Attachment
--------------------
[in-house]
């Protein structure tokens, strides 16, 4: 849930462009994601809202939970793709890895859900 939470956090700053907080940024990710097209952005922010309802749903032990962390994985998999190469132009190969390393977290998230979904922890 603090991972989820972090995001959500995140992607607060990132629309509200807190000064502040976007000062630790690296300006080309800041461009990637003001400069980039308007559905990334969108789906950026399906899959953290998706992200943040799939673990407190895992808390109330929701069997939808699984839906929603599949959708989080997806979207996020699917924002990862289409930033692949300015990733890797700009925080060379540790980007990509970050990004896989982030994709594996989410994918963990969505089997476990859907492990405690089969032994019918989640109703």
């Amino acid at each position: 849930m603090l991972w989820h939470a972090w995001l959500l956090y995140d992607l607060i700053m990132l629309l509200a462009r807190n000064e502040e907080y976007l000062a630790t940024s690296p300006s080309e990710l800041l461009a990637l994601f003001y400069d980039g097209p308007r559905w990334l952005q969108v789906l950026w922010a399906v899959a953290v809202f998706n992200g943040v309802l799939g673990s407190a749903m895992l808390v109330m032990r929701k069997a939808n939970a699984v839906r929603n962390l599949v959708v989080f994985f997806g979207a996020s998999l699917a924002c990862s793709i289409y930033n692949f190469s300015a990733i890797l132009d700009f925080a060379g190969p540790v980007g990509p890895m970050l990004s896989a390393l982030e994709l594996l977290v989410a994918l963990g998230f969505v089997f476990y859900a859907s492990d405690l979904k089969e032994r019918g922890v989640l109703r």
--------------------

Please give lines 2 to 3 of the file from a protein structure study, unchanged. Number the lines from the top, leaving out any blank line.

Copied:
């Protein structure tokens, strides 16, 4: 849930462009994601809202939970793709890895859900 939470956090700053907080940024990710097209952005922010309802749903032990962390994985998999190469132009190969390393977290998230979904922890 603090991972989820972090995001959500995140992607607060990132629309509200807190000064502040976007000062630790690296300006080309800041461009990637003001400069980039308007559905990334969108789906950026399906899959953290998706992200943040799939673990407190895992808390109330929701069997939808699984839906929603599949959708989080997806979207996020699917924002990862289409930033692949300015990733890797700009925080060379540790980007990509970050990004896989982030994709594996989410994918963990969505089997476990859907492990405690089969032994019918989640109703």
């Amino acid at each position: 849930m603090l991972w989820h939470a972090w995001l959500l956090y995140d992607l607060i700053m990132l629309l509200a462009r807190n000064e502040e907080y976007l000062a630790t940024s690296p300006s080309e990710l800041l461009a990637l994601f003001y400069d980039g097209p308007r559905w990334l952005q969108v789906l950026w922010a399906v899959a953290v809202f998706n992200g943040v309802l799939g673990s407190a749903m895992l808390v109330m032990r929701k069997a939808n939970a699984v839906r929603n962390l599949v959708v989080f994985f997806g979207a996020s998999l699917a924002c990862s793709i289409y930033n692949f190469s300015a990733i890797l132009d700009f925080a060379g190969p540790v980007g990509p890895m970050l990004s896989a390393l982030e994709l594996l977290v989410a994918l963990g998230f969505v089997f476990y859900a859907s492990d405690l979904k089969e032994r019918g922890v989640l109703r």